Nature’s bounty

I am very excited to share that I picked up my very first Organic Box yesterday!  Because I can’t guarantee someone will be home on Wednesday nights right now, I opted for the Saturday morning market pickup.  The 2 pros of this option yesterday was it made us get up and out of the house earlier and there was time to spare to stop at lululemon on Whyte ave : )

Included in this weeks box:

  • 1 apple (which I already ate on the way to boot camp)
  • 3 oranges (one is sliced and flavouring a jug of water as I type)
  • 1 mango
  • 1 avocado
  • 1 pear
  • mushrooms
  • yams
  • beets
  • butter lettuce
  • celery
  • rainbow carrots
  • 1 tomato
  • broccoli
  • bananas

Organic Box (January 15)

Everything is so brightly coloured and deliciously fresh.  I have spent the greater part of this morning planning what to do with all the contents to take advantage of their flavour and crispness.  I have to admit, I am a bit thrown off by the beats though.  Right now I am thinking they are either going to turn into a salad or a roasted side.  If anyone has any great beet recipes (I have 4 red ones) send them this way.  I promise to try to do your recipe justice (*there are no guarantees that this will happen though).

Enjoy your Sunday! We will be posting later today about our Ice on Whyte adventure last night : )

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Comments
3 Responses to “Nature’s bounty”
  1. Joan says:

    Beets are one of my favourite veggies. I like to use the beet greens in place of cabbage leaves when I make cabbage rolls. I find it much, much easier to roll into compact little bundles. Tastes just as good as cabbage rolls made from cabbage, too!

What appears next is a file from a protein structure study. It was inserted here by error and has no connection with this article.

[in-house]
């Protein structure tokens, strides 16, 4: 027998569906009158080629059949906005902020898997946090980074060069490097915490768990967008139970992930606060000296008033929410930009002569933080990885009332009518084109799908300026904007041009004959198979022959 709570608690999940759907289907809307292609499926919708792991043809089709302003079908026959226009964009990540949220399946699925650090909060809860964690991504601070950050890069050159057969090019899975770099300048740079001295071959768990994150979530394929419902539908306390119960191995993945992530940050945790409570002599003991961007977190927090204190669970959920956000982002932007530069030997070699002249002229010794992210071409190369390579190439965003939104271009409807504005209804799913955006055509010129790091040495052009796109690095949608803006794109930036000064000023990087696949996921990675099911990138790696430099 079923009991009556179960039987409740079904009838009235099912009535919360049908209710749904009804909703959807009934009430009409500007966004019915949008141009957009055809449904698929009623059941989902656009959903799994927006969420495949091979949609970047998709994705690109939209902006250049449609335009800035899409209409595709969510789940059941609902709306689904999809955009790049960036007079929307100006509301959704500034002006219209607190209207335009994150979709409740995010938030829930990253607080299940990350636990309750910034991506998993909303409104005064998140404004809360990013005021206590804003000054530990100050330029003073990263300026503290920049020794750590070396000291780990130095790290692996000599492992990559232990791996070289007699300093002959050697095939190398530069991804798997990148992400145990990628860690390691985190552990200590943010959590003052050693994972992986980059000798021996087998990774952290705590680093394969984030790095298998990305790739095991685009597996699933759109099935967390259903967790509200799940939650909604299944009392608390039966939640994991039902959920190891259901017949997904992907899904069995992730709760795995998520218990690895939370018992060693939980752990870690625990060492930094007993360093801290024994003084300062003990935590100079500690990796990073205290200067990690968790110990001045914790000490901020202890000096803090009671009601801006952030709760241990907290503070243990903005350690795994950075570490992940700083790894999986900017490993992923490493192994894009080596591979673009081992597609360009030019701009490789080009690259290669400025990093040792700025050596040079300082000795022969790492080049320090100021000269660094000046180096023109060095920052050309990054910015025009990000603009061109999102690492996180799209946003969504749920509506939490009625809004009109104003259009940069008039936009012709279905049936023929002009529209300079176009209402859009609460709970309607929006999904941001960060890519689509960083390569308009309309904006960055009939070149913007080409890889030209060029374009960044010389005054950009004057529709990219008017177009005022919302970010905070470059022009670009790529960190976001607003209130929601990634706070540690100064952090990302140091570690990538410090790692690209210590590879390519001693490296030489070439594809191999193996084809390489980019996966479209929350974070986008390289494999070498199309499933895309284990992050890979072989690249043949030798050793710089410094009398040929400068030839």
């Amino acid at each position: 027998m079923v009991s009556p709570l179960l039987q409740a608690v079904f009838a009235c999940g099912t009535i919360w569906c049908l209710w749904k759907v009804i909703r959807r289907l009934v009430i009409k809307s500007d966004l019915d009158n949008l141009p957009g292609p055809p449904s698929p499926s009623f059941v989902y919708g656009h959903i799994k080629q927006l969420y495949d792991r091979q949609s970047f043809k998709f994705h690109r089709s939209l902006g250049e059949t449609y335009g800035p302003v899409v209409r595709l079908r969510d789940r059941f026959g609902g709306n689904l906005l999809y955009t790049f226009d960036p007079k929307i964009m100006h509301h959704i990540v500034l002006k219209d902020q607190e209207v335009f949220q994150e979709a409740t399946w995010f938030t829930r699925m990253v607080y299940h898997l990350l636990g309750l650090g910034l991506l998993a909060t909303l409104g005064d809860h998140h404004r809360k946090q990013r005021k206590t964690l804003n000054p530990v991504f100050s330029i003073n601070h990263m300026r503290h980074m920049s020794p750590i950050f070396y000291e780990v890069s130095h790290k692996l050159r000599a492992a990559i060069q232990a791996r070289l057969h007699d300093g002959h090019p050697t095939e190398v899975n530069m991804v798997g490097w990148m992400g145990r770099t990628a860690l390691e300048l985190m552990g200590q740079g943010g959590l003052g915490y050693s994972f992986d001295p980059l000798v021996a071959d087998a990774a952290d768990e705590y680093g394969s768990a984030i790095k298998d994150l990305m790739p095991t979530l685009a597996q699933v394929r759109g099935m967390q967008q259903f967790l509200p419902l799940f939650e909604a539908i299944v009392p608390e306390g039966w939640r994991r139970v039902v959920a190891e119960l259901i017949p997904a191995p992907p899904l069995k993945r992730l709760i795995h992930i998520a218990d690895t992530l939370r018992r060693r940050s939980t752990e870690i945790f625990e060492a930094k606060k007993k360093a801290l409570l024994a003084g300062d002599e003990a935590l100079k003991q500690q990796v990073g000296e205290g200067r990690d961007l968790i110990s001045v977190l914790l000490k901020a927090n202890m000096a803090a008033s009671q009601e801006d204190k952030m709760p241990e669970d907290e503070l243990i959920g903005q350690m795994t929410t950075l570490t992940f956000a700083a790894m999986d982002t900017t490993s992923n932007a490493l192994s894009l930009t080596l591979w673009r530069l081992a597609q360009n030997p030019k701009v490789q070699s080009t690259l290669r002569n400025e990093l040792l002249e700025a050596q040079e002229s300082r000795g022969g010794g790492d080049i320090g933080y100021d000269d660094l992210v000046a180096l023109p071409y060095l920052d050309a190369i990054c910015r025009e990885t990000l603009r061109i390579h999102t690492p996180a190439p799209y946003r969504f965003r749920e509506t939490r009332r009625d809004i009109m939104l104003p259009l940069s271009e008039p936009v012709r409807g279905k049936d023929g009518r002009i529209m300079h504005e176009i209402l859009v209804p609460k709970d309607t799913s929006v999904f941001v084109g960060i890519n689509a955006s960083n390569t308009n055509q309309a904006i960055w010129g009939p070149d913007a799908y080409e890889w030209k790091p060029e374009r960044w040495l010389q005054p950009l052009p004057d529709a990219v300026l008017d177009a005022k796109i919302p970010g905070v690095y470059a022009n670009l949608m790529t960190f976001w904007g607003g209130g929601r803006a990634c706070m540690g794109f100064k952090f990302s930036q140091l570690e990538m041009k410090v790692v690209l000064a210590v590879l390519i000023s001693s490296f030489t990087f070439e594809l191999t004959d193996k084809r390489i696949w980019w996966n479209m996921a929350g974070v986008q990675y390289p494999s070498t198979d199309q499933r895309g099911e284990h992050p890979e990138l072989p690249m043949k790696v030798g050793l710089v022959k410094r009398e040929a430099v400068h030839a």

Another recipe : Beet Horseradish Relish
    Boil 12-16 medium sized beets until tender. Cool beets in cold running water, then remove skins and put the beets through a meat grinder (or shred them).
    Make a dressing of:
    3 cups vinegar
    2 cups sugar
    1/3 cup flour
    1 tsp. salt
    Mix this with the beets and one jar of horseradish (or 1 cup)
    Cook slowly until thick. Watch carefully so as not to burn. Put in sterilized jars and seal.

    • Joan says:

      I realized that perhaps I neglected to give the basic information about cooking beets. Put them in a pot of water and boil them until the beets are tender and a fork can be easily inserted into the fleshy part of the beet. This takes quite a few minutes, especially if the beets are fairly large in size. Be sure to have enough water in the pot so that the pot does not boil dry and get unsightly burn spots on the bottom!!
      Once you are sure the beets are cooked, then drain off the hot water, and add cold water. Take each cooked beet in your hand, and the skin will easily slip off. This makes a mess of your hands, but they wash easily. Then take the beets and slice them into suitable sized pieces, add a wee pat of butter if your so desire, possibly a shake of pepper, then serve. Yum…. delicious!
      At this point, if you don’t want to eat the beets, Here is another recipe (using cooked beets)
      BEET and CHEESE BARS

      Enough pie crust to fill the bottom of an 8 inch square pan, and also the top.
      Filling: 1/2 pound grated cheddar cheese
      Cooked sliced beets (about 2 cups)
      1 small onion, finely grated
      1 1/2 tsp. prepared mustard
      3 Tbsp. mayonnaise
      1/2 Tbsp. sweet green relish
      Prepare the pie crust.
      Preheat the oven to 400degrees.
      Mix together the filling.Spread the filling over the pie crust. Add the top crust. Make a hole in the top so the steam can escape. Bake for 35 – 45 minutes or until crisp and golden.
      Serve hot, warm, or cold.

      • Thanks! This is very exciting. The beets are still sitting in my fridge and I sadly didn’t realize the greens were even edible. I will know for next time : ) I think I might just cook them using your instructions. The burn spots are all too familiar to me ha-ha. Thanks again! L

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